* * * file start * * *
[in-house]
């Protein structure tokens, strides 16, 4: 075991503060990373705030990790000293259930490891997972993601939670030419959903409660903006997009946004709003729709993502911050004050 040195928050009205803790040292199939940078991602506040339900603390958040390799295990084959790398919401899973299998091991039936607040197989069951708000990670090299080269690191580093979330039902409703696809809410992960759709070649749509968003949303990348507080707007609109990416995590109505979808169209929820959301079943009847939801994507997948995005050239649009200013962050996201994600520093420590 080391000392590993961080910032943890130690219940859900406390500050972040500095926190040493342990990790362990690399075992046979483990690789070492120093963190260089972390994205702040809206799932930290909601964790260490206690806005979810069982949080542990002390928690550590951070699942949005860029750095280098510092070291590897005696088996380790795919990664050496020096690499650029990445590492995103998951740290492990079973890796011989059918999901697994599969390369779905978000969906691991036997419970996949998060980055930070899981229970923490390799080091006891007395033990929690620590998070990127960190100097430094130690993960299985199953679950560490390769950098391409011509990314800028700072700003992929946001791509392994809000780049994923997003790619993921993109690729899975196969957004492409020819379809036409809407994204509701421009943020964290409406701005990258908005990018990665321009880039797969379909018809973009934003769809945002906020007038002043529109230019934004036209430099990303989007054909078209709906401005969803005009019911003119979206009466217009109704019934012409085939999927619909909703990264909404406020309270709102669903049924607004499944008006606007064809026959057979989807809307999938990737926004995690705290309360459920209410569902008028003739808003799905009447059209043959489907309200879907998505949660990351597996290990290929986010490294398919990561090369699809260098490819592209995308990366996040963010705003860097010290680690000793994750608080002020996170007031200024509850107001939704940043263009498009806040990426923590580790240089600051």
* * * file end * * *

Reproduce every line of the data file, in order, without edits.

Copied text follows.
[in-house]
């Protein structure tokens, strides 16, 4: 075991503060990373705030990790000293259930490891997972993601939670030419959903409660903006997009946004709003729709993502911050004050 040195928050009205803790040292199939940078991602506040339900603390958040390799295990084959790398919401899973299998091991039936607040197989069951708000990670090299080269690191580093979330039902409703696809809410992960759709070649749509968003949303990348507080707007609109990416995590109505979808169209929820959301079943009847939801994507997948995005050239649009200013962050996201994600520093420590 080391000392590993961080910032943890130690219940859900406390500050972040500095926190040493342990990790362990690399075992046979483990690789070492120093963190260089972390994205702040809206799932930290909601964790260490206690806005979810069982949080542990002390928690550590951070699942949005860029750095280098510092070291590897005696088996380790795919990664050496020096690499650029990445590492995103998951740290492990079973890796011989059918999901697994599969390369779905978000969906691991036997419970996949998060980055930070899981229970923490390799080091006891007395033990929690620590998070990127960190100097430094130690993960299985199953679950560490390769950098391409011509990314800028700072700003992929946001791509392994809000780049994923997003790619993921993109690729899975196969957004492409020819379809036409809407994204509701421009943020964290409406701005990258908005990018990665321009880039797969379909018809973009934003769809945002906020007038002043529109230019934004036209430099990303989007054909078209709906401005969803005009019911003119979206009466217009109704019934012409085939999927619909909703990264909404406020309270709102669903049924607004499944008006606007064809026959057979989807809307999938990737926004995690705290309360459920209410569902008028003739808003799905009447059209043959489907309200879907998505949660990351597996290990290929986010490294398919990561090369699809260098490819592209995308990366996040963010705003860097010290680690000793994750608080002020996170007031200024509850107001939704940043263009498009806040990426923590580790240089600051």